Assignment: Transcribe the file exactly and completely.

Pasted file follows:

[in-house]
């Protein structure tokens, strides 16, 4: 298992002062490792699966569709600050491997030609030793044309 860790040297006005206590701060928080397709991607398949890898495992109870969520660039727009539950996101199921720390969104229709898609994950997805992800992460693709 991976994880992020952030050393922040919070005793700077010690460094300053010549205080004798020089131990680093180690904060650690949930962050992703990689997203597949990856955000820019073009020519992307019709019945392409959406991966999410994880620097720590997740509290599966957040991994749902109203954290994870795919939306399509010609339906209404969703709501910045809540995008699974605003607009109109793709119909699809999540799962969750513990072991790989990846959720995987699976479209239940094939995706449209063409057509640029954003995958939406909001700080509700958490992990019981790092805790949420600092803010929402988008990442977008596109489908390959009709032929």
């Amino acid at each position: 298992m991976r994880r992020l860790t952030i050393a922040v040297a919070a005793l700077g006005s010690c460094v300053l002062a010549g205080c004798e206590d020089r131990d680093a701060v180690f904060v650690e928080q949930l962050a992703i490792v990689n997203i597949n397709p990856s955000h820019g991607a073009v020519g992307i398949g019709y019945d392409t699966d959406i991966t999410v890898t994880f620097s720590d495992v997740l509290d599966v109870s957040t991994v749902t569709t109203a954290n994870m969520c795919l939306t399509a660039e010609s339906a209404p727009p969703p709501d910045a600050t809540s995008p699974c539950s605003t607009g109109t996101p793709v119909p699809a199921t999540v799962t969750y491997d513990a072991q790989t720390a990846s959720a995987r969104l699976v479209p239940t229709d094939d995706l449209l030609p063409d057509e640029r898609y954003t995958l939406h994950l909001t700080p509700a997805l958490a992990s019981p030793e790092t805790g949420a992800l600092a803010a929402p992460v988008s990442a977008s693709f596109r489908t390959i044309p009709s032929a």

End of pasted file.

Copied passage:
[in-house]
């Protein structure tokens, strides 16, 4: 298992002062490792699966569709600050491997030609030793044309 860790040297006005206590701060928080397709991607398949890898495992109870969520660039727009539950996101199921720390969104229709898609994950997805992800992460693709 991976994880992020952030050393922040919070005793700077010690460094300053010549205080004798020089131990680093180690904060650690949930962050992703990689997203597949990856955000820019073009020519992307019709019945392409959406991966999410994880620097720590997740509290599966957040991994749902109203954290994870795919939306399509010609339906209404969703709501910045809540995008699974605003607009109109793709119909699809999540799962969750513990072991790989990846959720995987699976479209239940094939995706449209063409057509640029954003995958939406909001700080509700958490992990019981790092805790949420600092803010929402988008990442977008596109489908390959009709032929």
């Amino acid at each position: 298992m991976r994880r992020l860790t952030i050393a922040v040297a919070a005793l700077g006005s010690c460094v300053l002062a010549g205080c004798e206590d020089r131990d680093a701060v180690f904060v650690e928080q949930l962050a992703i490792v990689n997203i597949n397709p990856s955000h820019g991607a073009v020519g992307i398949g019709y019945d392409t699966d959406i991966t999410v890898t994880f620097s720590d495992v997740l509290d599966v109870s957040t991994v749902t569709t109203a954290n994870m969520c795919l939306t399509a660039e010609s339906a209404p727009p969703p709501d910045a600050t809540s995008p699974c539950s605003t607009g109109t996101p793709v119909p699809a199921t999540v799962t969750y491997d513990a072991q790989t720390a990846s959720a995987r969104l699976v479209p239940t229709d094939d995706l449209l030609p063409d057509e640029r898609y954003t995958l939406h994950l909001t700080p509700a997805l958490a992990s019981p030793e790092t805790g949420a992800l600092a803010a929402p992460v988008s990442a977008s693709f596109r489908t390959i044309p009709s032929a």